# Doesn't the work $W = \int F \, dx$ count only the work done by the outermost point of a spring?

When we use the integral to calculate the work done by the spring force, then according to my interpretation, we are only calculating the work done by the outermost point on the spring. Why don't we sum (integrate) the work done by all the points? Am I missing something? Help me out please.

• Can you explain what you mean by the "outermost point"? – Bob D Sep 14 at 16:35
• When we are integrating kxdx, we are calculating the workdone on displacement dx of the point (the point which is in the natural length position, i.e the point we begin applying force in)with force kx (x varies from 0 to x for each dx).This means we are calculating the total work by spring force of the outermost point only. But all the points in the spring are displaced. Why don't we add all the workdones by them. – NightKruger Sep 14 at 16:37
• Now I think I understand what you are getting at, and will submit an answer. – Bob D Sep 14 at 16:38
• This question may help: physics.stackexchange.com/q/226279 – Thomas Lee Abshier ND Sep 14 at 16:49
• No offense but im asking regarding a different question. – NightKruger Sep 14 at 16:54

When we are integrating $$(-kx)dx$$, we are calculating the work done on displacement $$dx$$ off the point which is in the natural length position, (i.e. the point we begin applying force in) with force $$kx$$ ($$x$$ varies from $$0$$ to $$x$$ for each $$dx$$). This means we are calculating the total work by the spring force of the outermost point only. But all the points in the spring are displaced. Why don't we add all the work done by them?

The formula $$\int(-kx)dx$$ has within it the spring constant $$k$$, which has units of N/m. This is, of course, a linear approximation for small displacements. The infinitesimal displacement $$dx$$, multiplied by the spring constant, will result in an infinitesimal amount of Work, and integration/summing of all those infinitesimals will yield a total amount of work being done over the total displacement from $$0$$ to $$x$$.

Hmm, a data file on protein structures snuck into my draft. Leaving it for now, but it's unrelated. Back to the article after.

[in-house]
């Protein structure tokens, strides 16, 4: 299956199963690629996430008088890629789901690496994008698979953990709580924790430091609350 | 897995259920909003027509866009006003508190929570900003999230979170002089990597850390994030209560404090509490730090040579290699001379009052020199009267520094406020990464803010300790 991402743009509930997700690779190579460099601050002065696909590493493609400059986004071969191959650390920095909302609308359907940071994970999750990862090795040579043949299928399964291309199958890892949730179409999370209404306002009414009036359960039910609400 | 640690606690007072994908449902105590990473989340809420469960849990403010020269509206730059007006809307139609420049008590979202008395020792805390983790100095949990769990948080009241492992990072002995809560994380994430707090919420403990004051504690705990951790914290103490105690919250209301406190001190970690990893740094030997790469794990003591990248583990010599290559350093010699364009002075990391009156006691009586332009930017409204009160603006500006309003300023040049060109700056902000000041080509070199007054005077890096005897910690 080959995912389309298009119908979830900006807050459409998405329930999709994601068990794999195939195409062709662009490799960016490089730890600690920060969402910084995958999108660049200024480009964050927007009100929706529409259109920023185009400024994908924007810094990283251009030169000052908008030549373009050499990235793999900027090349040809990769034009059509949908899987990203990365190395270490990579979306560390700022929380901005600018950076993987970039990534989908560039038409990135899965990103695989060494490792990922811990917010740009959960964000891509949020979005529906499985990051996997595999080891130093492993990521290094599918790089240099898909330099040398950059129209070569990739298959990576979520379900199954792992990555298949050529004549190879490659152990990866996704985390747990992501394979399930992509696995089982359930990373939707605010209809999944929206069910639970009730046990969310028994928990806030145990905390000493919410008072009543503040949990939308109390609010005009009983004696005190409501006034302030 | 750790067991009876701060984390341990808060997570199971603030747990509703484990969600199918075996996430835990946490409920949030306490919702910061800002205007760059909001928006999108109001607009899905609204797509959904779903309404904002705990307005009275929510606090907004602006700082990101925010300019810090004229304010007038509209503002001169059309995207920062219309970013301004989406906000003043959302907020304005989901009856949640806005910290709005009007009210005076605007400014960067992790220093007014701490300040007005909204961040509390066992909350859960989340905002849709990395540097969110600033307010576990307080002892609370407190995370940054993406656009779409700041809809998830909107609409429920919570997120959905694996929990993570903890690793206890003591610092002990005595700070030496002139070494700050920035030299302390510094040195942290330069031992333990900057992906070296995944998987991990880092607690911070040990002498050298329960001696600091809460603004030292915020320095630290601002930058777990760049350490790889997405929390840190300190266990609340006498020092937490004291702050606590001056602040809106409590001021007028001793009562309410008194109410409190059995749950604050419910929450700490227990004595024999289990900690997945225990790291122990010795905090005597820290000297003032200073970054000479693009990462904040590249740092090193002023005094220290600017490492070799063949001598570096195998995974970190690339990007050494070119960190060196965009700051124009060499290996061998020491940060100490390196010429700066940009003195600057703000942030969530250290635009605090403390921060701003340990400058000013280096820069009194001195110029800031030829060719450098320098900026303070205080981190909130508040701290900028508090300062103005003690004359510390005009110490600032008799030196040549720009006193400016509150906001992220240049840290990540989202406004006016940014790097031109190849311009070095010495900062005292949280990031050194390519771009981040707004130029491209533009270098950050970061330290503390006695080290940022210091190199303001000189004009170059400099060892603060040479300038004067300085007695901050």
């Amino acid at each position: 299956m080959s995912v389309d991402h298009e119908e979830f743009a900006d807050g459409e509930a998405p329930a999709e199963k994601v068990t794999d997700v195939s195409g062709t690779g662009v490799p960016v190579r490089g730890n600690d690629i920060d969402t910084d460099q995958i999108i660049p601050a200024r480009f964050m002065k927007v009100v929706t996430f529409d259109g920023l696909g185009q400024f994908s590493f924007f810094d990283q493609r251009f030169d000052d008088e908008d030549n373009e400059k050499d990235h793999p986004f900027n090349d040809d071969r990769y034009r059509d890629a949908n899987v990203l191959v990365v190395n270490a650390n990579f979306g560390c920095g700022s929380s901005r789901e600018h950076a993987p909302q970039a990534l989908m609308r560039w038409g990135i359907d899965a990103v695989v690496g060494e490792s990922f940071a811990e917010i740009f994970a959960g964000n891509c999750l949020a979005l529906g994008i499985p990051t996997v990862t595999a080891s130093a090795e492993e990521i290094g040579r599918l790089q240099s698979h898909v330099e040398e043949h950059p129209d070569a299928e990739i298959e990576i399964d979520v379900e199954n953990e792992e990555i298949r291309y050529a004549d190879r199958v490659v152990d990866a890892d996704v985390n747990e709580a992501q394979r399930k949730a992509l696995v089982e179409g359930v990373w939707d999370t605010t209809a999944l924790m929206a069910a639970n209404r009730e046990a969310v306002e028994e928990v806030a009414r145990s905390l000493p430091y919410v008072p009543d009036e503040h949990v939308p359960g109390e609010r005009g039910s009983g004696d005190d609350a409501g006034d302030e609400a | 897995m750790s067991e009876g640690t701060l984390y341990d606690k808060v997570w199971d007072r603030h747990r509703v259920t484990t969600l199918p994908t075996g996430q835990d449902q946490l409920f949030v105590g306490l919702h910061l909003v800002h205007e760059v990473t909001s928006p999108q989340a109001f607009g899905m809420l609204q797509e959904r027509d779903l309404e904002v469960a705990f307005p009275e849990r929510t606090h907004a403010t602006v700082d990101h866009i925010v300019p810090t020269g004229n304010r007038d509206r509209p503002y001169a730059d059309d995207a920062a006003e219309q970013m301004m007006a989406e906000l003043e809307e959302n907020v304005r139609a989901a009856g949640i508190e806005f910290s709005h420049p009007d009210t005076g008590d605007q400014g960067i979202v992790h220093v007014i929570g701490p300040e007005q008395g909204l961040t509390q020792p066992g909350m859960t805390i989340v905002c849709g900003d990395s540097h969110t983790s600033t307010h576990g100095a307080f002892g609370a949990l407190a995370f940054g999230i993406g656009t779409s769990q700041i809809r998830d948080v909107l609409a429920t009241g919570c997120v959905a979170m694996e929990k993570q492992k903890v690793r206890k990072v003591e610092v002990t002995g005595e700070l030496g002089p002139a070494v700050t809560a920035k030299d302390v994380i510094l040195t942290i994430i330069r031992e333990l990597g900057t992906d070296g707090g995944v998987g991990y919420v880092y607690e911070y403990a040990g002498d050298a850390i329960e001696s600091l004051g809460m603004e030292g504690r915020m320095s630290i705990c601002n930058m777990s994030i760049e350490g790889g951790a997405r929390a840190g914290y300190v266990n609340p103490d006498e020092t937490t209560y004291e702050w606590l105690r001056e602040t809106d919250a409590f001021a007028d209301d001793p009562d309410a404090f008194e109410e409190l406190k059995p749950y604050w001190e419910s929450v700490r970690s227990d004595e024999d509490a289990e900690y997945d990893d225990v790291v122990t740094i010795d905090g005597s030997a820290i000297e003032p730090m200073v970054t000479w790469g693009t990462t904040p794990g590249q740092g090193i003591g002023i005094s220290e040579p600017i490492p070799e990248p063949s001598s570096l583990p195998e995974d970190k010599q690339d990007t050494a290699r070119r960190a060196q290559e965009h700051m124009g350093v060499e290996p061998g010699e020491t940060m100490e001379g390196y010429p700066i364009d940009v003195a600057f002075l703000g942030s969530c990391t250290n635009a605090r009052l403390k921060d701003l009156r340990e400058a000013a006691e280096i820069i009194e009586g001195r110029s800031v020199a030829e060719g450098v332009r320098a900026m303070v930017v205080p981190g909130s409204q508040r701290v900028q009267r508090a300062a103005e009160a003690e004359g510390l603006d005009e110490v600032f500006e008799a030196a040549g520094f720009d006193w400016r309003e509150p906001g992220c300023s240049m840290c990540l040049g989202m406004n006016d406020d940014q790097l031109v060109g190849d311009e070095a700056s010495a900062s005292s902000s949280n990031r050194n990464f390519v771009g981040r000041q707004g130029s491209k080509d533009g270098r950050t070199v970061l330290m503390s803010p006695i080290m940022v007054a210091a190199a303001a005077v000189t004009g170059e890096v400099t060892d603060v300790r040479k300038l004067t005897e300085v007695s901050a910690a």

In your question, it appears you have assumed that because only the position of the end of the spring is being considered in the integration, that the rest of the spring is being ignored/not considered by the integration?

But, in fact, the spring constant $$k$$ includes/implicitly incorporates the force contributed by every increment of the entire spring. Every increment of the spring must be stretched with every displacement of the spring's end.

Obviously, the spring constant $$k$$ will not be as large if the spring consisted of only an infinitesimally small increment of spring at the end of the spring. In other words, the spring constant has the value $$k$$ because of the total contribution of all the increments of force that must be overcome with each $$dx$$ of displacement of the end of the spring.

In other words, the concept/actuality of the spring constant $$k$$ includes the force applied against displacement of all the increments of the spring.

Thus, when integrating the force multiplied times each increment of displacement, the integration naturally/unavoidably includes the total force applied to displace all the spring's constituent inter-atomic bonds. Thus, the Work calculated for each increment of spring-end displacement implicitly includes the force needed to displace all of the interatomic bonds in the entire spring. And subsequently, integration of all those increments of Work yields the total work done by displacing the spring against the force exerted by all the bonds within the spring.

• So what you are saying is that the kx force itself is such ,that it includes the net force due to the displacement of each point on the spring. Thus when we integrate the force multiplied by increment dx, we are actually finding the workdone by all the points together contributing to total displacement of dx and the corresponding force is the net force they are applying. So when we start integrating from the displacement of 0 to x, we are simultaneously adding the small (total) works by all the points, as the force and dx we are considering are itself directly due to all the points? – NightKruger Sep 14 at 18:30
• @NightKruger Yes, that is exactly what is happening. Very good summary! – Thomas Lee Abshier ND Sep 14 at 19:52

Suppose that there is a spring fixed at one end and a force $$F$$ is applied to the spring.